sin(x) e^(t/T) - DAC/ALTERA - VHDL

Discussion in 'The Projects Forum' started by wheetnee, Nov 10, 2009.

  1. wheetnee

    Thread Starter New Member

    Oct 1, 2009
    from using a 12 BIT MCP4922 DAC,
    i have to somehow program altera to read the data input
    'but i want to input a wave function , connect to dac which connects to audio amplifer to output the voltage output of the sound from the wave function

    but altera-> uses simple calculations suchs as +, - / *,
    how do i get it to read sin(x), e^(t/Time constant)
    how do i code that or any possible solutions i can look into or examples?

    is thre any testing i can do with the DAC to see how it work? Is there any sample Altera samples that has to do wit hSPI/clock signals and get the DAC to output a signal?

    Last edited: Nov 10, 2009
  2. t_n_k

    AAC Fanatic!

    Mar 6, 2009
    You have to develop 12-bit sequences for the individual components (sine & exponential parts) over a desired time interval - assuming some base clock rate. I guess you could build the complete time sequence into a single 12-bit stream of appropriate length - output would be virtually zero after 5 time constants.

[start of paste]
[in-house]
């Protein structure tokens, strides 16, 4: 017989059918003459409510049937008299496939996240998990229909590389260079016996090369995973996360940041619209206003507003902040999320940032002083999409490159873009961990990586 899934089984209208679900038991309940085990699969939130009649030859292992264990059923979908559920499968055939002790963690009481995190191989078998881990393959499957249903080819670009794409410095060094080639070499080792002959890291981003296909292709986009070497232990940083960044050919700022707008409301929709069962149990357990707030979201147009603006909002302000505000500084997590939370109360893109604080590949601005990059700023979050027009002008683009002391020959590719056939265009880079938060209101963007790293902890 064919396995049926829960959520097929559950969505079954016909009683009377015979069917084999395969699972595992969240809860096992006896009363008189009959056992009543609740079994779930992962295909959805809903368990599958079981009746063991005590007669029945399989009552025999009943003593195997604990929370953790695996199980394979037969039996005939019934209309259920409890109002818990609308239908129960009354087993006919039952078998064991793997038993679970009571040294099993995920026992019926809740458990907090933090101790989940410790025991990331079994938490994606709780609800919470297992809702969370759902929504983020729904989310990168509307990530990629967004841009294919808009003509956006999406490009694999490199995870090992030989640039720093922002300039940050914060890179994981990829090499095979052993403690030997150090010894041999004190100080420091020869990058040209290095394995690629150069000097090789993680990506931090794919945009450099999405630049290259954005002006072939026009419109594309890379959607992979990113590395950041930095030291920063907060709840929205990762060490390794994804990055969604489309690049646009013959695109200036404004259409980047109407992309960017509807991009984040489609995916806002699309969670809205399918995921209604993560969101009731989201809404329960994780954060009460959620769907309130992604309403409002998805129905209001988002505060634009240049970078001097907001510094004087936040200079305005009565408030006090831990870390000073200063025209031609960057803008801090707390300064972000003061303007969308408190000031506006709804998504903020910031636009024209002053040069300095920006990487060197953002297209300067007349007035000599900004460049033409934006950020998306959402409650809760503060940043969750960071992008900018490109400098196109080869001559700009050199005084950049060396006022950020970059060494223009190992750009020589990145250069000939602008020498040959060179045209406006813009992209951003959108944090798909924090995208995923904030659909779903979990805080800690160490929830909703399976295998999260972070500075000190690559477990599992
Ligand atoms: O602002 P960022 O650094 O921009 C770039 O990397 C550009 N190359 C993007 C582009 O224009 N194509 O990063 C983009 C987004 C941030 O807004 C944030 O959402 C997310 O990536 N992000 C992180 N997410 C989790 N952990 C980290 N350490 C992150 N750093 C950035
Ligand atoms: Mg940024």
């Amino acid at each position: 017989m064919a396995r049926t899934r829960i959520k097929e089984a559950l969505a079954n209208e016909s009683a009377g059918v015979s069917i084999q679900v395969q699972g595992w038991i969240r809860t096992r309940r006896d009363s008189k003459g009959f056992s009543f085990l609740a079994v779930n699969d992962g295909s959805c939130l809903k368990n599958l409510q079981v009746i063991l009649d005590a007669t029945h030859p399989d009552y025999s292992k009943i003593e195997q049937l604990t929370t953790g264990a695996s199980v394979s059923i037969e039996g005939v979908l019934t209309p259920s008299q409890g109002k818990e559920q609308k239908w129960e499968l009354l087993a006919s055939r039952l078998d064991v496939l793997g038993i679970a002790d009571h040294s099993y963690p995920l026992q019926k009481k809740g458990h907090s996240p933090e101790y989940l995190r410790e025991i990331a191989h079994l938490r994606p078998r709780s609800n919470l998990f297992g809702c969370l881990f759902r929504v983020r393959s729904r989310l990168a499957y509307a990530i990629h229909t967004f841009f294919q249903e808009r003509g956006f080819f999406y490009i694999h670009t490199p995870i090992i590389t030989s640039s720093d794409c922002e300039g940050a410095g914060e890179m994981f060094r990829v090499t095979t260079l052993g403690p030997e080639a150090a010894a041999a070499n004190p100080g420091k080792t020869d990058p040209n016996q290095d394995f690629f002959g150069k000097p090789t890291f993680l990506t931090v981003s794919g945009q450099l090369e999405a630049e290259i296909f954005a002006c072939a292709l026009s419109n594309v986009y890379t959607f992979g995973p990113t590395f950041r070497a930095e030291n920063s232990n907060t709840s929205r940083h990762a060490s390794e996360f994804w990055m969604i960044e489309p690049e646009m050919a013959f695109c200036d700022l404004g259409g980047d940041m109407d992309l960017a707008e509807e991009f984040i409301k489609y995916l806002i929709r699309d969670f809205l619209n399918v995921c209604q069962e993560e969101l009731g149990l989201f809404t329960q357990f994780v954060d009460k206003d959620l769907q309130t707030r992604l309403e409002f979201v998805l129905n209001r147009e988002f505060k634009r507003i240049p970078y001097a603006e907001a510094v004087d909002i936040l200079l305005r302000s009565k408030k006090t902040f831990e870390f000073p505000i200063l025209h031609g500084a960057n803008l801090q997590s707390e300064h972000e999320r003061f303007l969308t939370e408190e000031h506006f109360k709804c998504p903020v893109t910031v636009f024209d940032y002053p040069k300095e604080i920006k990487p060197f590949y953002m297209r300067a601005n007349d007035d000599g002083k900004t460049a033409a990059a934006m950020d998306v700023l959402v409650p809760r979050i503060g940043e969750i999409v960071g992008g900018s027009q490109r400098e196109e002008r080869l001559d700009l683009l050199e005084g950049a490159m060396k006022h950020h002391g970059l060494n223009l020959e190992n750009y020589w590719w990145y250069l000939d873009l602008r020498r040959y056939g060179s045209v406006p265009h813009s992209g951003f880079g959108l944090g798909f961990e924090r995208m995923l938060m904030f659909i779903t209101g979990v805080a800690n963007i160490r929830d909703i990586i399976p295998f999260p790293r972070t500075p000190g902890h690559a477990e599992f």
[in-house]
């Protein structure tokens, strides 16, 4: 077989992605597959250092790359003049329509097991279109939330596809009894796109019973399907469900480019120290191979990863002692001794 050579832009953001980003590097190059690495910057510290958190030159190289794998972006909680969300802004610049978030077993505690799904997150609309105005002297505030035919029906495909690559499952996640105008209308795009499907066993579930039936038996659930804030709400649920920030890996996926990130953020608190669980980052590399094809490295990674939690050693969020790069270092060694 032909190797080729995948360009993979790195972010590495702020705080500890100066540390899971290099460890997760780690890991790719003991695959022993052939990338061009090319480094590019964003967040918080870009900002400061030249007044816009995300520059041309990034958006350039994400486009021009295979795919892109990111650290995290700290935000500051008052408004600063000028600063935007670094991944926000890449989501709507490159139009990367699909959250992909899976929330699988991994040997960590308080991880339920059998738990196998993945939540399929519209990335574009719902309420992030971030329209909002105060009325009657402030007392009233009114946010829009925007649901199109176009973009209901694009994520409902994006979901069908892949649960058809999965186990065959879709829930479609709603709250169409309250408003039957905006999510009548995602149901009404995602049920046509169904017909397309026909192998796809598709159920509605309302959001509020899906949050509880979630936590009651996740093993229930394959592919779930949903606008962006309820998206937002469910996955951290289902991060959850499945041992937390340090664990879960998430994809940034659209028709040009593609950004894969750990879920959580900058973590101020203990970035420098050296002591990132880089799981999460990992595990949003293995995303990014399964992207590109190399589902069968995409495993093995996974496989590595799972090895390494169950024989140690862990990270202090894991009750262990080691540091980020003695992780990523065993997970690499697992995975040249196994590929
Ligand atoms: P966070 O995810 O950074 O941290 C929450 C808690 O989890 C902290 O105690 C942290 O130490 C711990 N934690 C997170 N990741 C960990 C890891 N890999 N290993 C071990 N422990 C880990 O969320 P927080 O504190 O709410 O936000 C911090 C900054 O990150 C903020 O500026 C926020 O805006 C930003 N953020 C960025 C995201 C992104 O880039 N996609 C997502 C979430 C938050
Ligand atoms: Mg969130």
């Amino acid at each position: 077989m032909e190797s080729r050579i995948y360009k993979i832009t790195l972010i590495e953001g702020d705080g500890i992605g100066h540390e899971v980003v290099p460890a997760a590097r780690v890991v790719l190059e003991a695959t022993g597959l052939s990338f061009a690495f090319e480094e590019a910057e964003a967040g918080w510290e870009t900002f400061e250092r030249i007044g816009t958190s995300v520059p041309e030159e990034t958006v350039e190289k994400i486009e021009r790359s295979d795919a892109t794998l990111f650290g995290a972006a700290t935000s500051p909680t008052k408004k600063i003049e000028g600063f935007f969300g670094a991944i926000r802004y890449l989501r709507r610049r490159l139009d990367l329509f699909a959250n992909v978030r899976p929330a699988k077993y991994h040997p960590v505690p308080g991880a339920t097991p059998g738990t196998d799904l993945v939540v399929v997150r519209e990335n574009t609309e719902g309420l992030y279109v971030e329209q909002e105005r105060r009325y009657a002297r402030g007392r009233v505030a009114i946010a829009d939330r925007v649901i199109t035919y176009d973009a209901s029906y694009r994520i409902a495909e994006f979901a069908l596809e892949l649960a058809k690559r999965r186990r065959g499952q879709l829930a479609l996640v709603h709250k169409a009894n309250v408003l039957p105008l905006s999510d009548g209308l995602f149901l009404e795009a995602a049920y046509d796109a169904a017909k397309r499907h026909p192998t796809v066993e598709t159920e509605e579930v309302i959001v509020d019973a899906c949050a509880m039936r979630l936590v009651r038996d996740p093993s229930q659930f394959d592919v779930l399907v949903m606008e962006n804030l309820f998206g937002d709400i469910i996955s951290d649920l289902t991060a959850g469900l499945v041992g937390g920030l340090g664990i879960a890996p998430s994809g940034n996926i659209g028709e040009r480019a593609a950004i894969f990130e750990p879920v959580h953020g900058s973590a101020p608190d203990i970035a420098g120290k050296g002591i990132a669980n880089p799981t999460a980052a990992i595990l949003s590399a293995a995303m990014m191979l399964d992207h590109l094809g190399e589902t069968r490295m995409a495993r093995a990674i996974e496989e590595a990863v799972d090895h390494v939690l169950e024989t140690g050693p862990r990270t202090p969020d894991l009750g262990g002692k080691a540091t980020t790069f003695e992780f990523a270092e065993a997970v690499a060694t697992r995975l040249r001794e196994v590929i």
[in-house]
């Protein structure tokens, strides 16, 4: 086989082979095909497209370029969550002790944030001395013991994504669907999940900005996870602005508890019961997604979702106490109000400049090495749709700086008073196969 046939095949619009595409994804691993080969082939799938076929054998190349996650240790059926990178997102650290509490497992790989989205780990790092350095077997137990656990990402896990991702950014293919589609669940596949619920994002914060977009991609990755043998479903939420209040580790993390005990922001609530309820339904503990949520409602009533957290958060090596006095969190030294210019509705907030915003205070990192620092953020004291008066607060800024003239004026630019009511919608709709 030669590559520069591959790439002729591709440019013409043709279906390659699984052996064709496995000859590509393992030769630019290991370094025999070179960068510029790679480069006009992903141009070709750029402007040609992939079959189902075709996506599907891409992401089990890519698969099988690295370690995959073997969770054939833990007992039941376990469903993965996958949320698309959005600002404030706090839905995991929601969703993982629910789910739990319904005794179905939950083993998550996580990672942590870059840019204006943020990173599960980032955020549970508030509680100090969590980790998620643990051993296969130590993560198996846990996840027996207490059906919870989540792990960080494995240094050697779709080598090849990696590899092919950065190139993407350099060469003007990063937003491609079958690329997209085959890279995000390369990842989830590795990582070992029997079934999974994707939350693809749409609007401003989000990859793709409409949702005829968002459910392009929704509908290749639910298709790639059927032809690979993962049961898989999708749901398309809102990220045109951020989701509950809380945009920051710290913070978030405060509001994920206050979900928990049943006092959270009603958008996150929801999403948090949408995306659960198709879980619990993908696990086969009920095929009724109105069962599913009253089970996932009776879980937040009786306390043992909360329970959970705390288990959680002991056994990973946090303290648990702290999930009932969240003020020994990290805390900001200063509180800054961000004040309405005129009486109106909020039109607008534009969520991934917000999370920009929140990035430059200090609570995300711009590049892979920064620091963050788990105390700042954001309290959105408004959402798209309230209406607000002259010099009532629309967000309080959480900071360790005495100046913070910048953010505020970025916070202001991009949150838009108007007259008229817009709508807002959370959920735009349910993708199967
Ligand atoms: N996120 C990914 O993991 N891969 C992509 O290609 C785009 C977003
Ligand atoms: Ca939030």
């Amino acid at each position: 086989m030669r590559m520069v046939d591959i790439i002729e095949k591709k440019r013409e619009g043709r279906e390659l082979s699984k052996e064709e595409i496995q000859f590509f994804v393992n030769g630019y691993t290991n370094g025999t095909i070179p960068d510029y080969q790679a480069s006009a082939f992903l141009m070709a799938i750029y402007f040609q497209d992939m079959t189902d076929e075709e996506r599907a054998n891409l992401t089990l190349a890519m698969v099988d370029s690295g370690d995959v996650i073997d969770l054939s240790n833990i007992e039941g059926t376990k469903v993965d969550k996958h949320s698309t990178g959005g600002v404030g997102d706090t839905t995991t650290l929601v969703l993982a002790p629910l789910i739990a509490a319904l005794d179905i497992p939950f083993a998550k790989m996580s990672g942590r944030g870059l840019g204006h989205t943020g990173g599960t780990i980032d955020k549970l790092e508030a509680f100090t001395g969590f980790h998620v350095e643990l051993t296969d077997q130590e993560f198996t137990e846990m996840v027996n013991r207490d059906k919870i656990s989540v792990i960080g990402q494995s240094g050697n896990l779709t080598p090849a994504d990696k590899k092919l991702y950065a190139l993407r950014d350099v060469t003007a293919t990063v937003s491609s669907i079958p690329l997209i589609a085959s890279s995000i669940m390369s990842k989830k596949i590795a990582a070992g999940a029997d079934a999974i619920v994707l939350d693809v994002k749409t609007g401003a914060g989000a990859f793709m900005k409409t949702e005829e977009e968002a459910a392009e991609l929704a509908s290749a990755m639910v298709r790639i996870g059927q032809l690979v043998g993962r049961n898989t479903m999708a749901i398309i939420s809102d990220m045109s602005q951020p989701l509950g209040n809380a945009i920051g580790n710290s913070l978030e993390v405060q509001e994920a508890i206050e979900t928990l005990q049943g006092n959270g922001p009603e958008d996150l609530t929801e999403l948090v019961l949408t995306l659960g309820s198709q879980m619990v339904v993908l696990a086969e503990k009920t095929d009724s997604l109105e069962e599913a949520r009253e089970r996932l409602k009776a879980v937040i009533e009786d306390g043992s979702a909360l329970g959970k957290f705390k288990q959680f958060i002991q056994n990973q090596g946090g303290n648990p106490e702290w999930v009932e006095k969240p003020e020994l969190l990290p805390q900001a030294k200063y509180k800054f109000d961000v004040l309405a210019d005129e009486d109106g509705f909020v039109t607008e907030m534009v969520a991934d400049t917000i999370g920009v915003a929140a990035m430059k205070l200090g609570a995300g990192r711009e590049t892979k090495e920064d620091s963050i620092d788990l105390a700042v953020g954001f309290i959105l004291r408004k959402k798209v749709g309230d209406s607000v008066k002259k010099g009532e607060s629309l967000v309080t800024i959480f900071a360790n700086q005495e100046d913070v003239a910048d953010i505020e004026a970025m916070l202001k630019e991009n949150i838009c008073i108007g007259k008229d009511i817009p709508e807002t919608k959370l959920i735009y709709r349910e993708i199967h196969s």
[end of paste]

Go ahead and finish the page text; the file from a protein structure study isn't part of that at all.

3. wheetnee

    Thread Starter New Member

    Oct 1, 2009
    i hv no background in coding the altera board using VHDL....
    the prof gave us basic introduction but it was confusing
    are there any type of examples available?(on web or any good links?) i cant find any relevant to what im doing at the moment
  4. Papabravo


    Feb 24, 2006
    When I was researching VHDL aout two years ago I found numerous helpful postings. There are two basic approaches: tables and calculation.

    In the table approach you precalculate a table of function values. You store a represnetation of these values in a readonly memory or table. Upon the occurrence of some enabling condition you pull the values out of the read only memory, perform a multiplication and send them to the DAC at regular periodic intervals. You will need two tables one for the sin function and one for the exponetial function.

    The second method is to obtain the Chebyshev polynomial approximations to the sin and the exponential functions and compute the values on the fly. As you know, a polynomial approximation uses only the four operations +, -, *, and /.